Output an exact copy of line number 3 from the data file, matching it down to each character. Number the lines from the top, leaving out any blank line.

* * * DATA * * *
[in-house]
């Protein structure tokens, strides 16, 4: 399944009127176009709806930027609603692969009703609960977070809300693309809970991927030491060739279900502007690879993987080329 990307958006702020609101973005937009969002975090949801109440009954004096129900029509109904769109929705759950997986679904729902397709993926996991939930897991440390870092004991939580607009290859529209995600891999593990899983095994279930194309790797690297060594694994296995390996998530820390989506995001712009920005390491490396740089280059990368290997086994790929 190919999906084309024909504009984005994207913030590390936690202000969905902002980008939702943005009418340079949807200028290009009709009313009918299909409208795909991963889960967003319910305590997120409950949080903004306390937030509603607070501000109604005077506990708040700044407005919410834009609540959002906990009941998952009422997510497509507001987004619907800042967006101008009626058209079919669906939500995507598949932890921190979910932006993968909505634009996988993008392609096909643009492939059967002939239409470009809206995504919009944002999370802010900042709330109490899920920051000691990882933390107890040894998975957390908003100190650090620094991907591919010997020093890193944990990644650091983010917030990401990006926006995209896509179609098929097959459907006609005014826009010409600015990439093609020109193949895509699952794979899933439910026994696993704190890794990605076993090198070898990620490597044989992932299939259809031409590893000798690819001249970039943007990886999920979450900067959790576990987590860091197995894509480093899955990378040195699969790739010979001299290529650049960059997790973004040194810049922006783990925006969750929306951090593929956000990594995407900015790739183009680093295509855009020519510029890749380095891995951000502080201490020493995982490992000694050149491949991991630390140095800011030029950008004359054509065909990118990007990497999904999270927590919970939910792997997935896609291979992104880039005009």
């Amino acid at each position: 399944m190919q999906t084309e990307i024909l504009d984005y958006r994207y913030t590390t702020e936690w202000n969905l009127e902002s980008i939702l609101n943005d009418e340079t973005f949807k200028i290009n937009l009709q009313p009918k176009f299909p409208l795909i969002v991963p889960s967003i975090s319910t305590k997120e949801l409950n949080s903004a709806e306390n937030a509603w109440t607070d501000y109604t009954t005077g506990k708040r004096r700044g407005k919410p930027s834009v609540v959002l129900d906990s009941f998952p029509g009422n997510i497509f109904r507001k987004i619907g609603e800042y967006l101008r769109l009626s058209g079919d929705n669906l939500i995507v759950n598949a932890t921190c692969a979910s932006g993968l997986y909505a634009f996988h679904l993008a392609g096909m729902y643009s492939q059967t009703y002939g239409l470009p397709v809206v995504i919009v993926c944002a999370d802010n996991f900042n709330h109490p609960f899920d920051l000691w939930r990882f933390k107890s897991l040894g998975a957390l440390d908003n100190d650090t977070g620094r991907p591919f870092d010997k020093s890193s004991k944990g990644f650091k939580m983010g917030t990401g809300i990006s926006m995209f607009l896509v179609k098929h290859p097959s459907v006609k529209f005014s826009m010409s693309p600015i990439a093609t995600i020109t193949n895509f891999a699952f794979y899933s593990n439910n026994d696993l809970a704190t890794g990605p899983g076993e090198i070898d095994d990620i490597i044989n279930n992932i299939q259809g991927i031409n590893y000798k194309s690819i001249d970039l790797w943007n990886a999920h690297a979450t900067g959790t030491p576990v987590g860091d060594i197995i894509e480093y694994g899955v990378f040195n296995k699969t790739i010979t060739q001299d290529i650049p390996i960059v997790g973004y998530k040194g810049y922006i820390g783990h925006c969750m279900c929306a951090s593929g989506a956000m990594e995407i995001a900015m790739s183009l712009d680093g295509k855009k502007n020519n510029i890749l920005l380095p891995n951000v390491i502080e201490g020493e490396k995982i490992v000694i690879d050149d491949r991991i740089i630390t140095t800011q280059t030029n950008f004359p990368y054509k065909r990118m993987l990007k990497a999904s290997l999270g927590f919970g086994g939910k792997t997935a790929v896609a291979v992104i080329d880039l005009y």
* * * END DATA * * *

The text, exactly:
């Amino acid at each position: 399944m190919q999906t084309e990307i024909l504009d984005y958006r994207y913030t590390t702020e936690w202000n969905l009127e902002s980008i939702l609101n943005d009418e340079t973005f949807k200028i290009n937009l009709q009313p009918k176009f299909p409208l795909i969002v991963p889960s967003i975090s319910t305590k997120e949801l409950n949080s903004a709806e306390n937030a509603w109440t607070d501000y109604t009954t005077g506990k708040r004096r700044g407005k919410p930027s834009v609540v959002l129900d906990s009941f998952p029509g009422n997510i497509f109904r507001k987004i619907g609603e800042y967006l101008r769109l009626s058209g079919d929705n669906l939500i995507v759950n598949a932890t921190c692969a979910s932006g993968l997986y909505a634009f996988h679904l993008a392609g096909m729902y643009s492939q059967t009703y002939g239409l470009p397709v809206v995504i919009v993926c944002a999370d802010n996991f900042n709330h109490p609960f899920d920051l000691w939930r990882f933390k107890s897991l040894g998975a957390l440390d908003n100190d650090t977070g620094r991907p591919f870092d010997k020093s890193s004991k944990g990644f650091k939580m983010g917030t990401g809300i990006s926006m995209f607009l896509v179609k098929h290859p097959s459907v006609k529209f005014s826009m010409s693309p600015i990439a093609t995600i020109t193949n895509f891999a699952f794979y899933s593990n439910n026994d696993l809970a704190t890794g990605p899983g076993e090198i070898d095994d990620i490597i044989n279930n992932i299939q259809g991927i031409n590893y000798k194309s690819i001249d970039l790797w943007n990886a999920h690297a979450t900067g959790t030491p576990v987590g860091d060594i197995i894509e480093y694994g899955v990378f040195n296995k699969t790739i010979t060739q001299d290529i650049p390996i960059v997790g973004y998530k040194g810049y922006i820390g783990h925006c969750m279900c929306a951090s593929g989506a956000m990594e995407i995001a900015m790739s183009l712009d680093g295509k855009k502007n020519n510029i890749l920005l380095p891995n951000v390491i502080e201490g020493e490396k995982i490992v000694i690879d050149d491949r991991i740089i630390t140095t800011q280059t030029n950008f004359p990368y054509k065909r990118m993987l990007k990497a999904s290997l999270g927590f919970g086994g939910k792997t997935a790929v896609a291979v992104i080329d880039l005009y």